Email providers struggle with privacy, is Kim Dotcom to the rescue?
A new day presents another opportunity to mention Edward Snowden - this time regarding email privacy. Alongside today’s scathing Gmail revelations, and many encrypted services closing their virtual doors - is it possible to have a secure email service?
Last month, Lavabit, the encrypted email service which was used by Snowdon - the infamous US whistleblower – had shut down; causing many to follow suit including TorMail and Silent Mail.
Whilst these services are popular with those looking to hide their online communications; what is the stance of popular email services such as Gmail? Well, contained within a filing back in June, the company was found to state: “a person has no legitimate expectation of privacy in information he voluntarily turns over to third parties.”
John M. Simpson, Consumer Watchdog's Privacy Project director, said in a statement: "I expect the Post Office to deliver the letter based on the address written on the envelope. I don't expect the mail carrier to open my letter and read it.
For the majority of users; this wouldn’t be too much of a problem. It’s still not comforting to think personal emails could be read without warrant, but it’s not as worrying as company executives who could be sharing private roadmaps and documents which could be detrimental to their business.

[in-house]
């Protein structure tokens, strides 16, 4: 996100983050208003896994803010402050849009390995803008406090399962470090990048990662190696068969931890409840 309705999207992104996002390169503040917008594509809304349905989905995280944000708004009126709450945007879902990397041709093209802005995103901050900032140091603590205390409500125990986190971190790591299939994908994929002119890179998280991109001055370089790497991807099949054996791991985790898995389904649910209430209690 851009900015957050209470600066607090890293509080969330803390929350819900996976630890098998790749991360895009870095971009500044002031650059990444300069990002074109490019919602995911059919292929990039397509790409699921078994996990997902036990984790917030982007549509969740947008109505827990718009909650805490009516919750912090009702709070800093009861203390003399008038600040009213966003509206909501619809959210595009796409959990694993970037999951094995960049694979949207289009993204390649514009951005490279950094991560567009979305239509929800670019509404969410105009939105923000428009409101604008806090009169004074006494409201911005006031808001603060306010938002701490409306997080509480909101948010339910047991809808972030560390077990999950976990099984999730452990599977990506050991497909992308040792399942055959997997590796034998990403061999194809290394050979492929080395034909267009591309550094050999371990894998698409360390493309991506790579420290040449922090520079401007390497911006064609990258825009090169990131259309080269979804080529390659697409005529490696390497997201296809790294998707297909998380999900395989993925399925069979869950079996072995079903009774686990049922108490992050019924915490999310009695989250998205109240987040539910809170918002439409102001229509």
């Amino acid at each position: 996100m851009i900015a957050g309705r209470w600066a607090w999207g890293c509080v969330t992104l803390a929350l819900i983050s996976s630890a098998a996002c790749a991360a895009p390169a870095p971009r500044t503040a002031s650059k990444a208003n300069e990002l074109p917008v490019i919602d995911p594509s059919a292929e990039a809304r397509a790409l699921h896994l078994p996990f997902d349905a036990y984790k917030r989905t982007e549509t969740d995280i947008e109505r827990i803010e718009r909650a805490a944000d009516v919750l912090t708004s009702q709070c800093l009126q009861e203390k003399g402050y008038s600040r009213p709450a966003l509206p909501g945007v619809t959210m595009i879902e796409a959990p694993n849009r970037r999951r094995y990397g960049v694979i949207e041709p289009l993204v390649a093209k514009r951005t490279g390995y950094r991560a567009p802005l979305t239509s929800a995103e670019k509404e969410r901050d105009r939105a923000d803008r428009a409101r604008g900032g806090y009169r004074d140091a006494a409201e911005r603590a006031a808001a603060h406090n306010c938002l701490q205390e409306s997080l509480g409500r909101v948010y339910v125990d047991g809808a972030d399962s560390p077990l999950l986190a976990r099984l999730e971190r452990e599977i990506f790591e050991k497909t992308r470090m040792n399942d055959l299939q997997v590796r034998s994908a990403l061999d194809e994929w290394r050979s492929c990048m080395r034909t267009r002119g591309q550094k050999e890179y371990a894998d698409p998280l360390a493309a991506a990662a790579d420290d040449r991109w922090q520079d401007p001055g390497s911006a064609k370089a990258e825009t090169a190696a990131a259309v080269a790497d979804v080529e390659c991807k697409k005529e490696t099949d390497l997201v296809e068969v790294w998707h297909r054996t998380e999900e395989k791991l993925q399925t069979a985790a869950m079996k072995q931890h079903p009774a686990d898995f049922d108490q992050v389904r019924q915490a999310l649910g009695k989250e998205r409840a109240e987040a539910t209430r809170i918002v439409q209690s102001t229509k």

Most uncomfortable is the lack of care portrayed by this badly-worded statement by Google’s Gmail team about customer privacy.
However, in a previous statement to CNET, the web giant states: "No humans read your e-mail or Google account information in order to show you advertisements or related information."
But with authorities actively shutting down encrypted services, and others closing down on their own terms as to avoid any future legal repercussions - where else could these users turn?
MEGA’s controversial CEO, Kim Dotcom, who already likes to push government’s buttons – resulting in spectacular FBI mansion raids; has announced his company will be launching its own ‘cutting edge’ encrypted email service.
Very few details have been released about the new service yet, and since the project is described as being “very hard” it could be a while until we see public release. What we do know so far; it will sensibly be based on a non-US server, and feature similar encryption to the companies cloud storage solution – with a decryption key not even MEGA themselves can read.
In a blog post, Mega’s Chief Executive Vikram Kumar gives his thoughts on the recent closures: “These are acts of ‘Privacy Seppuku’ – honorably and publicly shutting down (“suicide”) rather than being forced to comply with laws and courts intent on violating people’s privacy.”
Most likely referring – albeit indirectly – about Lavabit. Instead of succumbing Edward Snowden’s details to the US government, the company “honourably” shut down.
On their website, Owner Ladar Levison, says: "I have been forced to make a difficult decision: to become complicit in crimes against the American people or walk away from nearly ten years of hard work by shutting down Lavabit."
What do you think about Email privacy? Are you interested in a new service by MEGA?